"And they're really wonderful, are they not?" (Dear Lydia, how heedless — how very heedless! I don't wonder Lady Vere looks vexed. And what Mr. Dale can be thinking!) She felt extremely fluttered, but she pressed on. "Do you know, with all these wonderful imitations, I am not sure, Mr. Dale, that I would not rather be spared the anxiety of owning valuable pearls."
Sir John burst out laughing.
"I don't believe it, Mrs. Mickleham. The woman isn't born who can resist pearls — and did you ever hear of Jenny Baxter who refused the man before he axed her?"
Mrs. Mickleham looked down the long nose which so strongly resembled a hen's beak. Sir John might come of a very old family, but there were times when she considered that he forgot himself. That remark was in decidedly bad taste — like Lydia's. But Lydia was only heedless. Everyone knew that she was devoted to Freddy Hammond, but it was a pity to say things like that, especially when he had to be away so much at sea.
Sir John stopped laughing and addressed his host.
"Seriously, Dale, I wonder you're not afraid of having those things in the house. They're a temptation, that's what they are — and that's the Vicar's department. Hi, Vicar, you'll have to preach him a sermon about it next Sunday." He only half dropped his voice before adding — "make a nice change."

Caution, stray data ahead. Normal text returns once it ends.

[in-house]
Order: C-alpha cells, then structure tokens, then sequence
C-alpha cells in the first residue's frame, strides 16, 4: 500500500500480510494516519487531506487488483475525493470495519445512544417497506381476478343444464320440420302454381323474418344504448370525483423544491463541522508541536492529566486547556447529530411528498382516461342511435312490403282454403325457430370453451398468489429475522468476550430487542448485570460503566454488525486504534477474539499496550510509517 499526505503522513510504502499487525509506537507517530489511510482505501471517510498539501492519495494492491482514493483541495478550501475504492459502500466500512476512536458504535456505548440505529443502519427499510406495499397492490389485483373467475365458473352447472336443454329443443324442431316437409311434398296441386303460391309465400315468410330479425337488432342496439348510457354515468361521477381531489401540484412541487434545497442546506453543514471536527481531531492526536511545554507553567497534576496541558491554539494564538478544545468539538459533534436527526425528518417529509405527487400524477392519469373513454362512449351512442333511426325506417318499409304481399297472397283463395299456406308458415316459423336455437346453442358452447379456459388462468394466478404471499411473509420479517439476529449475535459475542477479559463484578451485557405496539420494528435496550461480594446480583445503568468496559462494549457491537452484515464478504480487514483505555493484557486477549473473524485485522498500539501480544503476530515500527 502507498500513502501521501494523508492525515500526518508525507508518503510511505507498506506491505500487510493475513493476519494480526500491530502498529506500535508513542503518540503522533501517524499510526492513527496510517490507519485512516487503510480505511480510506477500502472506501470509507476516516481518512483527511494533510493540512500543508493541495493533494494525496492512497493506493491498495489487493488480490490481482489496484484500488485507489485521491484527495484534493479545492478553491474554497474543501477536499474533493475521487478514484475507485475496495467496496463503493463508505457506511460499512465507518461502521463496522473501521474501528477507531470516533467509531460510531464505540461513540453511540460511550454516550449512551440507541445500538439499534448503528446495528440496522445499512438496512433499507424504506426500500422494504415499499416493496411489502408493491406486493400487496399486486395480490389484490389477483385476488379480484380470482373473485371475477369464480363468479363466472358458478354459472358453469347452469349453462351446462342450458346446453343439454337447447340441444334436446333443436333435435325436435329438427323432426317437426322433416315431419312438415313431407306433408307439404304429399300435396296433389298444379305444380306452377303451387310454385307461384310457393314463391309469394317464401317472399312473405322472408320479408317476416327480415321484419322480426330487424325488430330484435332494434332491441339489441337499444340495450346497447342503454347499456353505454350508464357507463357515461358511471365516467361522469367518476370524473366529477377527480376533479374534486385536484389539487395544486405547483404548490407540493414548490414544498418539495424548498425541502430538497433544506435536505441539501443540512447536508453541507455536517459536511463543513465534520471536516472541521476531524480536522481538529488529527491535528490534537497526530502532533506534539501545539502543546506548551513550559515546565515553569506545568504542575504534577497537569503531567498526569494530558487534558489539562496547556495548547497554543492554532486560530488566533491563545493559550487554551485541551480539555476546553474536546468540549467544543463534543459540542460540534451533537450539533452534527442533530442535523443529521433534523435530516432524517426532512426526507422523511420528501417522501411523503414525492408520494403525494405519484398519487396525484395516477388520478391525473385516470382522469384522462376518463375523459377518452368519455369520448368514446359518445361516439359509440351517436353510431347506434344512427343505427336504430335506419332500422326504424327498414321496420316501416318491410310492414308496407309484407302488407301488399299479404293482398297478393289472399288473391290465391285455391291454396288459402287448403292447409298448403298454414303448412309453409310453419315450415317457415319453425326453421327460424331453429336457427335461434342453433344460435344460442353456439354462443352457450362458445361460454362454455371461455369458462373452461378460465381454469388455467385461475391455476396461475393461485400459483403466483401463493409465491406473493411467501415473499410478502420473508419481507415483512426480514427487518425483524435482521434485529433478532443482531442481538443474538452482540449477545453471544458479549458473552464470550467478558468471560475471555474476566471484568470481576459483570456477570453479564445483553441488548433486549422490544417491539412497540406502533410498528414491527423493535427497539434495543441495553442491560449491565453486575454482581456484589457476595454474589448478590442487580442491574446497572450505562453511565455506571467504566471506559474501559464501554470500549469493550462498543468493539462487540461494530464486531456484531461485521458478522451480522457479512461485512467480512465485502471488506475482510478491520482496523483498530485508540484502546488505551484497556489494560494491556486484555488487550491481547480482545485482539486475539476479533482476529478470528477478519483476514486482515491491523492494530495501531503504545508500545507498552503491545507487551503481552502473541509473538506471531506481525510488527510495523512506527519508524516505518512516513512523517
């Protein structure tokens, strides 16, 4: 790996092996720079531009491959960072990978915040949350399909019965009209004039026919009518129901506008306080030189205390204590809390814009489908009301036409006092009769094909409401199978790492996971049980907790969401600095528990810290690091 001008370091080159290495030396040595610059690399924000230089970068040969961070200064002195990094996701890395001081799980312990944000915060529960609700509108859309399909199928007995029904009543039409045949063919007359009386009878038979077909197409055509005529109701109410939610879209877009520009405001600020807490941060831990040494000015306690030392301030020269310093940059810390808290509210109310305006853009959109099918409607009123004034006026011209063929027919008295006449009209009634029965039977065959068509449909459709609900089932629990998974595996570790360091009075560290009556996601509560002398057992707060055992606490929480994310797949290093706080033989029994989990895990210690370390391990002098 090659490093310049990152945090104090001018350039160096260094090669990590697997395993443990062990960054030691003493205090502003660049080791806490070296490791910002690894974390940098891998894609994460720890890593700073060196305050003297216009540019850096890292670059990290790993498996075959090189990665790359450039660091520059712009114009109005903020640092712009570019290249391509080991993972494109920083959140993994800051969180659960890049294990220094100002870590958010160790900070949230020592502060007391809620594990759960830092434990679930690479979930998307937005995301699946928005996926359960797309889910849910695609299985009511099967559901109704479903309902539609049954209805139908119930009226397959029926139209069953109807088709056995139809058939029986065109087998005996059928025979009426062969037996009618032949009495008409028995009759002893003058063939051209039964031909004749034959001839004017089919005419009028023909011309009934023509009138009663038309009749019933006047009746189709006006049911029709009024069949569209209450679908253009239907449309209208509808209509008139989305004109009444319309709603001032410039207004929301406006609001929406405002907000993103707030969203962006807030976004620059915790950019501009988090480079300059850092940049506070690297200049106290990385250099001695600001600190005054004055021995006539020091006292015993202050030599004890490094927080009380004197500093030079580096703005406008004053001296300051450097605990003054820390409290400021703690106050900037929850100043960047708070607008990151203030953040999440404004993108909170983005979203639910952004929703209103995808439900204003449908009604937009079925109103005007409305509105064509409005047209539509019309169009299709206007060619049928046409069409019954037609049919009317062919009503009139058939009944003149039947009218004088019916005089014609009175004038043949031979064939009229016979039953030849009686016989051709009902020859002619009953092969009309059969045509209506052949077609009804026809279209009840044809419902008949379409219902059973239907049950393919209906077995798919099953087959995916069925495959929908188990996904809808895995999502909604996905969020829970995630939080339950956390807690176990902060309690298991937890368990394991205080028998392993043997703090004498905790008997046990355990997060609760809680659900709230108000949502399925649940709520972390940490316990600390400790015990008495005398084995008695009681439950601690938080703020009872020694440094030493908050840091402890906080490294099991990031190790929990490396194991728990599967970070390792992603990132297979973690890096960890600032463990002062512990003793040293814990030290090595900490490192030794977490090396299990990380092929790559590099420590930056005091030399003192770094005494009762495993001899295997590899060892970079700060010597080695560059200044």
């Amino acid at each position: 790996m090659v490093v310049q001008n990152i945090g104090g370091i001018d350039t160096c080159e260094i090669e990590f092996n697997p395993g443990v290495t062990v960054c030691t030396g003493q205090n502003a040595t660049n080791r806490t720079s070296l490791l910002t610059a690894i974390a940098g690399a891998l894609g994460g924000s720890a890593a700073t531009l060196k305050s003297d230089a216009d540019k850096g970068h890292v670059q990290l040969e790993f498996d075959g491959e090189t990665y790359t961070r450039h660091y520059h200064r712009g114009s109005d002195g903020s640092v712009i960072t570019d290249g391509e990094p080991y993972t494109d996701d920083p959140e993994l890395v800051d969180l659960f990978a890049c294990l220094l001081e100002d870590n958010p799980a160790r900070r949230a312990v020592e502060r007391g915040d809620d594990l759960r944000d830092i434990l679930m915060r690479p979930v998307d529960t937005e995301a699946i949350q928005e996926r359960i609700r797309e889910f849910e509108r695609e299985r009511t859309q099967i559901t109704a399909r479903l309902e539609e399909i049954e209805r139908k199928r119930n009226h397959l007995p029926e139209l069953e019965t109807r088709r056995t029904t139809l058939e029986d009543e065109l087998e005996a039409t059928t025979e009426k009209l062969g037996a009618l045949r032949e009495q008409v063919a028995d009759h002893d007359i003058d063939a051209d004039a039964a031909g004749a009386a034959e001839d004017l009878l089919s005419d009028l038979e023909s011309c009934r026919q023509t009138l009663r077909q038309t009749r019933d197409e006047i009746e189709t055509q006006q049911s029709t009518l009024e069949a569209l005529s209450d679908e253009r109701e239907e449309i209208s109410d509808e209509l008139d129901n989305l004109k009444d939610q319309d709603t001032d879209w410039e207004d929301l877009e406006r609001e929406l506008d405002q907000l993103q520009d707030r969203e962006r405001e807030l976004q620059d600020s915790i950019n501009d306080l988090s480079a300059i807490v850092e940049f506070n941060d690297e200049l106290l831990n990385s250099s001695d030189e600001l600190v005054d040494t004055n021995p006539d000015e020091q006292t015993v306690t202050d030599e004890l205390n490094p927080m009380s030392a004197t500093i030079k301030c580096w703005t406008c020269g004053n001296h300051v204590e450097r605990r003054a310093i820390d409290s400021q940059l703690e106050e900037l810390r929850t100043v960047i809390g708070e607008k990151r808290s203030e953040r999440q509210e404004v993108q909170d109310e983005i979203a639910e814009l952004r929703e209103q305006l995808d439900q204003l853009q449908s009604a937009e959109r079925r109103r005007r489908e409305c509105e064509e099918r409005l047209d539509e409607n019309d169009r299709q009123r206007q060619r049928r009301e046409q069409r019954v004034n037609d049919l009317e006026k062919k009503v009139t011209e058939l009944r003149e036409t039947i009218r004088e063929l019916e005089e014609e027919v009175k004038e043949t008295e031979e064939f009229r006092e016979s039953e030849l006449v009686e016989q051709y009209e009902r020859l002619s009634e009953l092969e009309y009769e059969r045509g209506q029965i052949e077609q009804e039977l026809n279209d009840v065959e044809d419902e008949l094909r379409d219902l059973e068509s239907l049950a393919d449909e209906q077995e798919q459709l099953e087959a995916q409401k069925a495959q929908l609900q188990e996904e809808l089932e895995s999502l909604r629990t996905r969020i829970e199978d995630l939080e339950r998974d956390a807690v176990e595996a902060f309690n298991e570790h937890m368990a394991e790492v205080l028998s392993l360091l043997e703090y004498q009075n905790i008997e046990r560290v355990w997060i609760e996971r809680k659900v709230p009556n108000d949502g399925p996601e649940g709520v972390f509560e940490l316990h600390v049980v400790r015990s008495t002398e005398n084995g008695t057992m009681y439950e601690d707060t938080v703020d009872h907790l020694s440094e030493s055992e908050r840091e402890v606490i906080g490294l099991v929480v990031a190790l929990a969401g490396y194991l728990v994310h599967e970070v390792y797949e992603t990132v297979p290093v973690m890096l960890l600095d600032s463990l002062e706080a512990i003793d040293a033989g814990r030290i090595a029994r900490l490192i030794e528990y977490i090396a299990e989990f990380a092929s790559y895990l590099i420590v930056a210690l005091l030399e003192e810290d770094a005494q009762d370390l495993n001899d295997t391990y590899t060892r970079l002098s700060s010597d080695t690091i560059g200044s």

All this time Cathleen O'Hara had stood silently by the table which held the tray. Lydia pounced on her now.
"Come along, Cathy, let's be tempted together. What's your fancy? Me for the black pearls. Oh, Mr. Dale — how divine!"
"I shall count them before you go, Mrs. Hammond, so take care."
He still held the long string in his hand. He turned away with it now to Susan Lenox, who was standing behind Cathy.
"Will you put them on for a minute? I'd like to see what they look like. Mrs. Hammond is too dark for them really — pearls are for fair women. I'd like very much to see them on you, if you would be so good." Words and voice were formal.